I Heard a Kepauku Pray!
After I had crawled into my sleeping bag, I overheard one of our native workers dealing with some Kepaukus of the interior of Dutch New Guinea in a room next to mine. Quietness followed, and then I heard a native supplicate our Heavenly Father in his own language. It was the first time that he had lifted his voice to God in prayer.
There is nothing that rejoices a heart of a missionary more than to hear a heathen soul pray for the first time. If there is an exception to the above, it would be the cry of one’s newborn babe.
I thought that this was the first native of his tribe to pray to our heavenly Savior. However, I learned that during the time the missionaries and native workers were away from the interior and the Japanese were in occupation, a native chief had frequently prayed. While the missionary and native worker were with him, he was in faithful attendance at the services. But never had he lifted his voice in prayer during that time.
This primitive, illiterate, native chief was not ashamed to pray and witness as to his convictions. He had seven sticks to help tell him when it was Sunday. Each day he would pick up one of the pieces of wood and put it in another place. The seventh stick would indicate to him that it was Sunday.
On that day he gathered all the natives that were interested for a simple service. In it he would relate such information that he could remember having heard the native workers and missionary proclaim. When some natives would laugh at him, he would say, “You just wait; you’ll go to a place of fire when you die.” He would say, “You must not work nor get angry on Sunday.” He would pray, “Lord, fight the Japanese.”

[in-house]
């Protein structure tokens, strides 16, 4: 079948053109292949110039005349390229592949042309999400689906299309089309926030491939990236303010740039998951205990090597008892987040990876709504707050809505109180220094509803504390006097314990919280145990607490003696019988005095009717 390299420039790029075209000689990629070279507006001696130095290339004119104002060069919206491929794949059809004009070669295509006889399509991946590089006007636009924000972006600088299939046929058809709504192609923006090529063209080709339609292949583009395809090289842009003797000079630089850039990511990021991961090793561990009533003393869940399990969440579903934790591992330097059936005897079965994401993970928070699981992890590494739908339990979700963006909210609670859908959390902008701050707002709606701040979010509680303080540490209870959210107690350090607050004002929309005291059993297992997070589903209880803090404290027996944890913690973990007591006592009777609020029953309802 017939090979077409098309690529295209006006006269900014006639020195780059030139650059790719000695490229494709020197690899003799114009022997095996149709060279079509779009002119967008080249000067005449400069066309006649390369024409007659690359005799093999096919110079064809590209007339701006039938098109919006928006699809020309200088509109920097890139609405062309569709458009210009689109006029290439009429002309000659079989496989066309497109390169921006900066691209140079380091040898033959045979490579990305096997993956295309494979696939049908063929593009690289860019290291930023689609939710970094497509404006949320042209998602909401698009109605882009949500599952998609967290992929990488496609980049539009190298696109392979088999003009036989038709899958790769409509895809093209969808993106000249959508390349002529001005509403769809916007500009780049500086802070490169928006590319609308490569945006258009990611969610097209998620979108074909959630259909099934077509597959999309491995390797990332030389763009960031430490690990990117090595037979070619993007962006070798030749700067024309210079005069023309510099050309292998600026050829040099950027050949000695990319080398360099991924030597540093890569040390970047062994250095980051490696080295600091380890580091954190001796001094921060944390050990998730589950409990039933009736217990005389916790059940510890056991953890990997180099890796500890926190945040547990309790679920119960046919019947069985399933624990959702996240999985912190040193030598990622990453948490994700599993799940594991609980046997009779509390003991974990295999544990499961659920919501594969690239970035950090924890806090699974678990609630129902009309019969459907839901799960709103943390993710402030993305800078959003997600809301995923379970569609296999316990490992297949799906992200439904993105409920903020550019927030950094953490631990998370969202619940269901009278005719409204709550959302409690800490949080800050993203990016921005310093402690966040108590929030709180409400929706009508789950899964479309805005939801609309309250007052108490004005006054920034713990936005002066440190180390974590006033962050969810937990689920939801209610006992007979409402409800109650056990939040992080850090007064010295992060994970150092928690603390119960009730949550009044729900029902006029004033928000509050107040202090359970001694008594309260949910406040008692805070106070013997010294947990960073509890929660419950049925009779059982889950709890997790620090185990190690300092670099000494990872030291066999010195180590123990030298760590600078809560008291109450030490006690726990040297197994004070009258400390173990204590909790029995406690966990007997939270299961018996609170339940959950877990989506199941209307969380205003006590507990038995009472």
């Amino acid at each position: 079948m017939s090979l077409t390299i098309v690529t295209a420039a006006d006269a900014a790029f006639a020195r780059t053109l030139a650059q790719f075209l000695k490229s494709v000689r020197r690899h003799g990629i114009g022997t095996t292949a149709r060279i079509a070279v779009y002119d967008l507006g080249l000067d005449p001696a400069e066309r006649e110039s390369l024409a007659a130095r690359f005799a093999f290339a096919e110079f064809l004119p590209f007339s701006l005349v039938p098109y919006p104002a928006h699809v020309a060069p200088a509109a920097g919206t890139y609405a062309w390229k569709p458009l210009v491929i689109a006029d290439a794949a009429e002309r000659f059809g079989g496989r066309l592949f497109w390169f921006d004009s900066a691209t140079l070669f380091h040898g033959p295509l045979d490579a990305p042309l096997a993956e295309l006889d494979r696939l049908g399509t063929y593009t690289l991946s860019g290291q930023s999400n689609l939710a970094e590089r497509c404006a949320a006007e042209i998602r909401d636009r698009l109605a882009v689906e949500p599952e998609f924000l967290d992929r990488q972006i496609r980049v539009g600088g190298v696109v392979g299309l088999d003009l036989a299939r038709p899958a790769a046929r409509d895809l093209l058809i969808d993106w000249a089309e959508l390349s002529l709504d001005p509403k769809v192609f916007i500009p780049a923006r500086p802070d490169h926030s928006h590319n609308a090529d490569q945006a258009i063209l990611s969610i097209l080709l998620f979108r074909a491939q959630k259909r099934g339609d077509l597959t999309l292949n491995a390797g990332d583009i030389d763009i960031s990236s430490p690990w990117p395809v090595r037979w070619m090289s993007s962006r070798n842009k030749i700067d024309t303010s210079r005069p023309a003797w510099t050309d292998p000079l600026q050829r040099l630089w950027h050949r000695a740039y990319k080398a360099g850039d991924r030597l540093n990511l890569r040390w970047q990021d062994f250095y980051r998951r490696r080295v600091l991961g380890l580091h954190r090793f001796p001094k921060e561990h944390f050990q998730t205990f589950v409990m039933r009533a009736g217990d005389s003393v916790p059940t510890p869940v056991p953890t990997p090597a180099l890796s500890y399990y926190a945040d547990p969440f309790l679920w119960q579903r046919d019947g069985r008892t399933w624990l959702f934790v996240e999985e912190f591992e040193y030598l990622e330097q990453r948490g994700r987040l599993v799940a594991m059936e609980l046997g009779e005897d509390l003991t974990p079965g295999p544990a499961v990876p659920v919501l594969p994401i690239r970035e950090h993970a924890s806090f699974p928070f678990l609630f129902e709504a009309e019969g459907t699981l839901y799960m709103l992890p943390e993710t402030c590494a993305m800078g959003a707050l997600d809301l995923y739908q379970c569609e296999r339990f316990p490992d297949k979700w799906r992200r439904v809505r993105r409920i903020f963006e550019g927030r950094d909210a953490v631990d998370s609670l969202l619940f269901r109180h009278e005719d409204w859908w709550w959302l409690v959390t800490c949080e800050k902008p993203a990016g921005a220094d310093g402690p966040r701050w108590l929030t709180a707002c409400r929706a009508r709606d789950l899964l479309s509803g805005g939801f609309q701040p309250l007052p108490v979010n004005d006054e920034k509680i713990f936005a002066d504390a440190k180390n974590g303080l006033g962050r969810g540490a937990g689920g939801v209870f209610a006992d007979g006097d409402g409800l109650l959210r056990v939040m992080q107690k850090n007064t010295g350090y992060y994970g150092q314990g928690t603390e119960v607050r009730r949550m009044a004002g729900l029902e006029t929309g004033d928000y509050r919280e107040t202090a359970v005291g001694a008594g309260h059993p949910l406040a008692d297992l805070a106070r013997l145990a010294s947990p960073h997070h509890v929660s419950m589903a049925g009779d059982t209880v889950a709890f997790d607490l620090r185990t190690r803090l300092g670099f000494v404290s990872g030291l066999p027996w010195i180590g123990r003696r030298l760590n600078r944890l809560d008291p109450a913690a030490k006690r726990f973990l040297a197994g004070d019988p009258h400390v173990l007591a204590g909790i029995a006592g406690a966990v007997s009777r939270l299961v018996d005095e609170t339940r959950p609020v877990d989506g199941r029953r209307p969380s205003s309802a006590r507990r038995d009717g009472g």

Every morning we have devotions with the natives, and they are now joining their supplications with our own before the throne of grace. Already several have experienced divine healing. A consciousness of sin and wrong is slowly being comprehended. That interest in the services is growing as evidenced by the attentiveness of the natives, the increasing number in attendance, and the conversation that follows each service.
While the Lord appears to be working, so also is the devil. Almost ever since our arrival we have been threatened by unfriendly natives who are hostile to all non-indigenous peoples. Time and time again they have planned to attack our camp and kill us. But the Lord, in answer to prayer, has delivered us out of their hands.
If only for personal safety’s sake, it has been necessary to live close to the Lord that we might have the assurance of His protection upon us. We have boasted of the faithfulness of the Lord in being able to take care of us under any circumstances. The natives are observing. The number of sympathetic natives is increasing.
—Rev. E. H. Mickelson. Adapted from The Alliance Weekly, April 26, 1947.
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